Should I buy Marks and Spencer shares for its growth in July?

Despite posting excellent annual results, Marks and Spencer shares are down 40% this year. Could this be a buying opportunity for me?

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Marks and Spencer (LSE: MKS) shares are down 40% this year. Despite that, the retailer reported excellent numbers in its most recent full-year results, with plenty of promise for the future. As such, I think a closer look at the company is warranted.

Hungry for more

After years of declining profit margins, Marks and Spencer launched its latest turnaround programme in 2020 under the Never the Same Again name. This bid to improve the brand’s image and business operations looks like it might be working. The FTSE 250 firm has posted an excellent recovery since, with improvements in customer perception of the M&S brand. As a result, M&S Food sales grew 10.8% year-on-year, while expanding its market share from 3.4% to 3.6% over a three-year period. This was also helped in part by its key partnerships with Coca-Cola‘s Costa Coffee and Ocado.

Additionally, the firm saw its operating margins improve in the second half of its financial year. Even so, I was impressed that the board is aiming to further improve its food supply chain through boosting efficiency and cutting costs. Thus, I expect its food prices to become more affordable, allowing it to expand its market share.

Getting the right fit

Marks and Spencer isn’t just its food business, however. One of the main reasons behind its poor past performance can be attributed to the company’s inability to keep up with the times, as far as its struggling clothing offer was concerned.

That being said, the Never the Same Again programme gave a breath of fresh air to the retailer’s clothing segment. Consequently, the division saw its sales figure jump 51.6% on the year and 3.8% against three years ago.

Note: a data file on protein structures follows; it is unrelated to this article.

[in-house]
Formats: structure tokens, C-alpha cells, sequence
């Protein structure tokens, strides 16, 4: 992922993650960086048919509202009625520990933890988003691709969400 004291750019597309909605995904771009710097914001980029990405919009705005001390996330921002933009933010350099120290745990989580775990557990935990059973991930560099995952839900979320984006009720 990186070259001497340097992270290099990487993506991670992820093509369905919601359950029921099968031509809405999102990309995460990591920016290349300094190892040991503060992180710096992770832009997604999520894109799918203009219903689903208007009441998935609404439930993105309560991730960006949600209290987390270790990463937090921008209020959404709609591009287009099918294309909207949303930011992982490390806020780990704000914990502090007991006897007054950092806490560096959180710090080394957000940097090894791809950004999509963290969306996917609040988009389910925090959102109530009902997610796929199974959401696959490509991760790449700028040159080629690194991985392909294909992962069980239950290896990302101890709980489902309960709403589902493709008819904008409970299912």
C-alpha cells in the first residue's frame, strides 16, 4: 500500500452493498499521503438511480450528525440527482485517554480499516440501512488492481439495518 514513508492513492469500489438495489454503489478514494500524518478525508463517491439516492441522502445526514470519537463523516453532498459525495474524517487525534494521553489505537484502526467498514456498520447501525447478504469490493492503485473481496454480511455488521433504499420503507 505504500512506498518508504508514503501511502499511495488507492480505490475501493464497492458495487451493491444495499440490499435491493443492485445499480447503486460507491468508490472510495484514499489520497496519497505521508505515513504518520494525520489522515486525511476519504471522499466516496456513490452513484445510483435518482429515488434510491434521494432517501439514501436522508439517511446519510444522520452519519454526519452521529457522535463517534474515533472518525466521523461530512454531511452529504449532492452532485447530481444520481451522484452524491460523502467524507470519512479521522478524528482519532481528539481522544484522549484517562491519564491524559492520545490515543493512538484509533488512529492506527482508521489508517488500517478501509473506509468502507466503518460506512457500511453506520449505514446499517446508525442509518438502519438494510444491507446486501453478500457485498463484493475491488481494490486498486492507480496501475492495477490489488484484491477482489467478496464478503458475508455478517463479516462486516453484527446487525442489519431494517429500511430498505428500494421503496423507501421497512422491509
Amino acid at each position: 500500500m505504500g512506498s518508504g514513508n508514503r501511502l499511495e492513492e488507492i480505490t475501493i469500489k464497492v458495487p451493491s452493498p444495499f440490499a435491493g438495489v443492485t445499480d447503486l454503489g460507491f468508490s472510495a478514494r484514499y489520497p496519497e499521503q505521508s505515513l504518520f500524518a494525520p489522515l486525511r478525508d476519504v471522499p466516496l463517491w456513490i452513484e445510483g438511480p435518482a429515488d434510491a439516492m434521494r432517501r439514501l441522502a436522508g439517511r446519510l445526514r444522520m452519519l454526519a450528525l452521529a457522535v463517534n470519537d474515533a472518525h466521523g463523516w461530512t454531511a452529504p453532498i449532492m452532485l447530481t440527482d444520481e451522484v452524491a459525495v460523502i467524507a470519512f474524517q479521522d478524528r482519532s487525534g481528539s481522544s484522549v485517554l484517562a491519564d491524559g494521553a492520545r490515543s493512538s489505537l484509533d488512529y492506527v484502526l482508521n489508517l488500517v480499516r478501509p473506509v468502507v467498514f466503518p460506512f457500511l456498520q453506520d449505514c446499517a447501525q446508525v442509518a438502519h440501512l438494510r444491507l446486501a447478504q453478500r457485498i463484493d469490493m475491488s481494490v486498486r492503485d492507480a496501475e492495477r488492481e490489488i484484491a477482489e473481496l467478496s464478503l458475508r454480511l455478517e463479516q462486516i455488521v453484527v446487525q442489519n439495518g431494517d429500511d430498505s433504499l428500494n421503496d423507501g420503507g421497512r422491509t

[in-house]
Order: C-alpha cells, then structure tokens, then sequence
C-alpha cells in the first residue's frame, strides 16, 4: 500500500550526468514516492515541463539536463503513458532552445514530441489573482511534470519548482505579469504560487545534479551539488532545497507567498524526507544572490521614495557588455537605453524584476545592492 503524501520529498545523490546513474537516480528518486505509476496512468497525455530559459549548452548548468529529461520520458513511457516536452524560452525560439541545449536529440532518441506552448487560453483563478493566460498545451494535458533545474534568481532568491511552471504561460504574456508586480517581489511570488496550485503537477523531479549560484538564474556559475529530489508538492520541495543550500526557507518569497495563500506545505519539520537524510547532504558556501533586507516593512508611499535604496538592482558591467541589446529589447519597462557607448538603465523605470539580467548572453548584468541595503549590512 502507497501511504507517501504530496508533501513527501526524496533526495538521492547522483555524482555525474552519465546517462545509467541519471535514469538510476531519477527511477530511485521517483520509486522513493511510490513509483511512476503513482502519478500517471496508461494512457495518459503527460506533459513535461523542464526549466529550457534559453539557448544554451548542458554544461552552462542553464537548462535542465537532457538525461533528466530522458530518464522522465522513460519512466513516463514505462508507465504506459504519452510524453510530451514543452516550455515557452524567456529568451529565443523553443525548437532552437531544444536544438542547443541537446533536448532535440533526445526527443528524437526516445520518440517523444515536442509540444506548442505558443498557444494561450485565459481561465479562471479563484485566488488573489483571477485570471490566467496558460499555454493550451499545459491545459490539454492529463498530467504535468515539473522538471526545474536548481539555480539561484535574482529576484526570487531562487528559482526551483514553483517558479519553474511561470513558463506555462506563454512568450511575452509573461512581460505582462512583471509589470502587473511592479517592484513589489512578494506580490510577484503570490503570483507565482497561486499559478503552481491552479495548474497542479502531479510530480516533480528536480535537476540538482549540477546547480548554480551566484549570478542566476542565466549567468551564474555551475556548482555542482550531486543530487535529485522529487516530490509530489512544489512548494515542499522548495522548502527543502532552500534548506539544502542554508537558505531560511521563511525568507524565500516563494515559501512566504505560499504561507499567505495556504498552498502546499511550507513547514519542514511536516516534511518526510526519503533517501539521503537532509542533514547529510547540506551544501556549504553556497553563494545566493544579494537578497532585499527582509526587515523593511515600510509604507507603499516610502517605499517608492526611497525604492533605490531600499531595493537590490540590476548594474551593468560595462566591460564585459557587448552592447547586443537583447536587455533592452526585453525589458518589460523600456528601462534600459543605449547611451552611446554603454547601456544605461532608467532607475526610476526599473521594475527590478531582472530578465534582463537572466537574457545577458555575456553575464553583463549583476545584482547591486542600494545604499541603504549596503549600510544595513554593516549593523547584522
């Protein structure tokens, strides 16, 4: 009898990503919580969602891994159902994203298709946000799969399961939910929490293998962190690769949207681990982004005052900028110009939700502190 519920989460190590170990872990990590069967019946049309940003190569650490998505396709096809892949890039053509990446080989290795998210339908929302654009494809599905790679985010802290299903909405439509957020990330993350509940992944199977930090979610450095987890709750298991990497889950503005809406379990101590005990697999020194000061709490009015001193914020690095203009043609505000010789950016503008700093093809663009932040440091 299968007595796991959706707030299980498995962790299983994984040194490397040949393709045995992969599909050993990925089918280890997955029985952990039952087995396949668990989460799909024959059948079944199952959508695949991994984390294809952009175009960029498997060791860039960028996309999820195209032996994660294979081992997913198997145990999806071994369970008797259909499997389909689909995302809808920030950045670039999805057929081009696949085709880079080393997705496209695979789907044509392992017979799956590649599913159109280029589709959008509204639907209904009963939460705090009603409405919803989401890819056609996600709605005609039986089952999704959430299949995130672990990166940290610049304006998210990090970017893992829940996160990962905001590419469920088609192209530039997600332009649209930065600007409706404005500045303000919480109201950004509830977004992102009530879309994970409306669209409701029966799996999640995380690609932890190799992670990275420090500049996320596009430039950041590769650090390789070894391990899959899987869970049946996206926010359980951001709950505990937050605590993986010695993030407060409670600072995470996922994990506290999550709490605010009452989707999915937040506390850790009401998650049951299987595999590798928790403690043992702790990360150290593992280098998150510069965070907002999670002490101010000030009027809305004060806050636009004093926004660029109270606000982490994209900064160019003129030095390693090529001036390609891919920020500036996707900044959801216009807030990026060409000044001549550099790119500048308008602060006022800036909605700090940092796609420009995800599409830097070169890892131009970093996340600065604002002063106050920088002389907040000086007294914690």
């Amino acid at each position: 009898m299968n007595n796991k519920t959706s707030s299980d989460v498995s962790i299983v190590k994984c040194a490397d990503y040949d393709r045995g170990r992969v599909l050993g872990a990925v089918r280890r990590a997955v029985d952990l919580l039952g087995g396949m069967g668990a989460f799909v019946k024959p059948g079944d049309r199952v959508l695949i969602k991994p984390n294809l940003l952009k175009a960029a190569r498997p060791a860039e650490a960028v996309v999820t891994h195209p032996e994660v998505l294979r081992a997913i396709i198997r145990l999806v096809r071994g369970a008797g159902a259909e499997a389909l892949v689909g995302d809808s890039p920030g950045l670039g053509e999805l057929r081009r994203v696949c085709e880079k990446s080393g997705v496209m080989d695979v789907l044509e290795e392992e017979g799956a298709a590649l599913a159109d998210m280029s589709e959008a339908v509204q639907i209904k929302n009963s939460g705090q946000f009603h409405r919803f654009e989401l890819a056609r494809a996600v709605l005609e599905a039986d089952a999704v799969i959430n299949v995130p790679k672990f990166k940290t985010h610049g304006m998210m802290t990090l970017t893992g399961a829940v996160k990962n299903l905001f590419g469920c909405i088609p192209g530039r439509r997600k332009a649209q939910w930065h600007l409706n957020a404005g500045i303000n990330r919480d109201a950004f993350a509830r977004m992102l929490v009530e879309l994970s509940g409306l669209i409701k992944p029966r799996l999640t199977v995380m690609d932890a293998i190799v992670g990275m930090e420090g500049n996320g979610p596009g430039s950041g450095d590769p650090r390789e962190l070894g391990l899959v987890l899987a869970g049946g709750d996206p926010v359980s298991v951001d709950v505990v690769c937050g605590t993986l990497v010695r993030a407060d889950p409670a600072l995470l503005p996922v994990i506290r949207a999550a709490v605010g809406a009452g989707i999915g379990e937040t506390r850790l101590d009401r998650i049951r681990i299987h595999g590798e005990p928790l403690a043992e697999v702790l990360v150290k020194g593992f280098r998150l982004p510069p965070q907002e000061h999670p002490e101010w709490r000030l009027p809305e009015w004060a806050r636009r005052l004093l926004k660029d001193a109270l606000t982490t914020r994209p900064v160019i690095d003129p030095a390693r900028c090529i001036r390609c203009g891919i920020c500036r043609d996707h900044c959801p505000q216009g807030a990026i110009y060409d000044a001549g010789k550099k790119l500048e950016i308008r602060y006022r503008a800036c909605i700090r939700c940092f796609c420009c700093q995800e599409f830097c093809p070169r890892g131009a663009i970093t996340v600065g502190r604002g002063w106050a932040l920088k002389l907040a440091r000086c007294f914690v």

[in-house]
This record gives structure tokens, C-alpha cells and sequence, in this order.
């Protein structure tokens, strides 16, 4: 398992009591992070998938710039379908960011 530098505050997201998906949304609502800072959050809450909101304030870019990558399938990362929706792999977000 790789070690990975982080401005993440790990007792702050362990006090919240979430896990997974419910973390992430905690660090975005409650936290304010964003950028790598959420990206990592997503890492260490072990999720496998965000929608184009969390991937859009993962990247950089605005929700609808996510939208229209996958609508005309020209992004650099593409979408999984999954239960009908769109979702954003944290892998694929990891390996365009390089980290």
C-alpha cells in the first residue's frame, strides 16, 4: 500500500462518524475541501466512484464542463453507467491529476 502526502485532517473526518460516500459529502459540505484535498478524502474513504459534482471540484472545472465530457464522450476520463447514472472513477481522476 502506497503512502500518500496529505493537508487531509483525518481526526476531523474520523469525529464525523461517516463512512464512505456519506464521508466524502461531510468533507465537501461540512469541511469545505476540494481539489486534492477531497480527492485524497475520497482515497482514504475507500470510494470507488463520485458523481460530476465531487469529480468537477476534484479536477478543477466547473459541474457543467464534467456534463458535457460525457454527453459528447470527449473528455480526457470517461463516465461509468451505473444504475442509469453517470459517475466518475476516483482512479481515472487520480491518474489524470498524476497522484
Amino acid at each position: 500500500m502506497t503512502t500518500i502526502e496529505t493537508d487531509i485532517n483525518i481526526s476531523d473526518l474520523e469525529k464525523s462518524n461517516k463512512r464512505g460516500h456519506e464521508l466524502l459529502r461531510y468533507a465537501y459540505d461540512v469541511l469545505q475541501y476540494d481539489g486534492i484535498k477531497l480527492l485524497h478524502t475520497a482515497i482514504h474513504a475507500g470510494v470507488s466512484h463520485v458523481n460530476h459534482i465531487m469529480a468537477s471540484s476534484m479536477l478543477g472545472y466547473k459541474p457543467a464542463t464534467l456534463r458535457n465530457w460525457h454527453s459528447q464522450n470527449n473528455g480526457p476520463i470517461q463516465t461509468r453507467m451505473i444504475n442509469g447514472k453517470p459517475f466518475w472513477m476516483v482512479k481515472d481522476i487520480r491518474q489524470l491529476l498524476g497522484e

There’s also the positive effect of M&S’s investments in digital. With heavy competition from e-commerce giants and more nimble omnichannel retailers, Marks and Spencer was always going to struggle. However, enhanced investment has made its e-sales more market competitive. In fact, market penetration has almost doubled to 34%. This has been helped by around its 40 clothing brand partnerships. Moreover, the acquisition of Jaeger and The Sports Edit have added even more depth and variety to its offer.

A summer with Marks and Spencer

Since 2018, Marks and Spencer has reduced its debt levels by 12%. What impressed me most though, is its cash position, which has grown by a whopping 455%! Furthermore, profit margins are back to a healthier level of 2.8%, with free cash flow at £1.1bn.

Marks and Spencer cash and debt levels.
Source: Marks and Spencer Investor Relations

Nevertheless, my concerns of a potential recession impacting sales are shared by the board. Having said that, CEO Stuart Machin stated that its market positioning and business strategy will help mitigate any slowdown. He believes that the company has a strong brand image to help it maintain its market share. He also expects strong tailwinds from travel, leisure, and weddings to keep its sales numbers strong.

Marks and Spencer shares have a price-to-earnings (P/E) ratio of 9. While it’s not seen as a traditional growth stock, it does have an average price target of £1.93. This gives it the potential to rebound by 43% over a one-year period. Therefore, I’ll be capitalising on its low share price and will buy some stock for my portfolio in July.

Should you invest, the value of your investment may rise or fall and your capital is at risk. Before investing, your individual circumstances should be considered so you should consider taking independent financial advice.

John Choong has no position in any of the shares mentioned. The Motley Fool UK has recommended ASOS, Ocado Group, and boohoo group. Views expressed on the companies mentioned in this article are those of the writer and therefore may differ from the official recommendations we make in our subscription services such as Share Advisor, Hidden Winners and Pro. Here at The Motley Fool we believe that considering a diverse range of insights makes us better investors.

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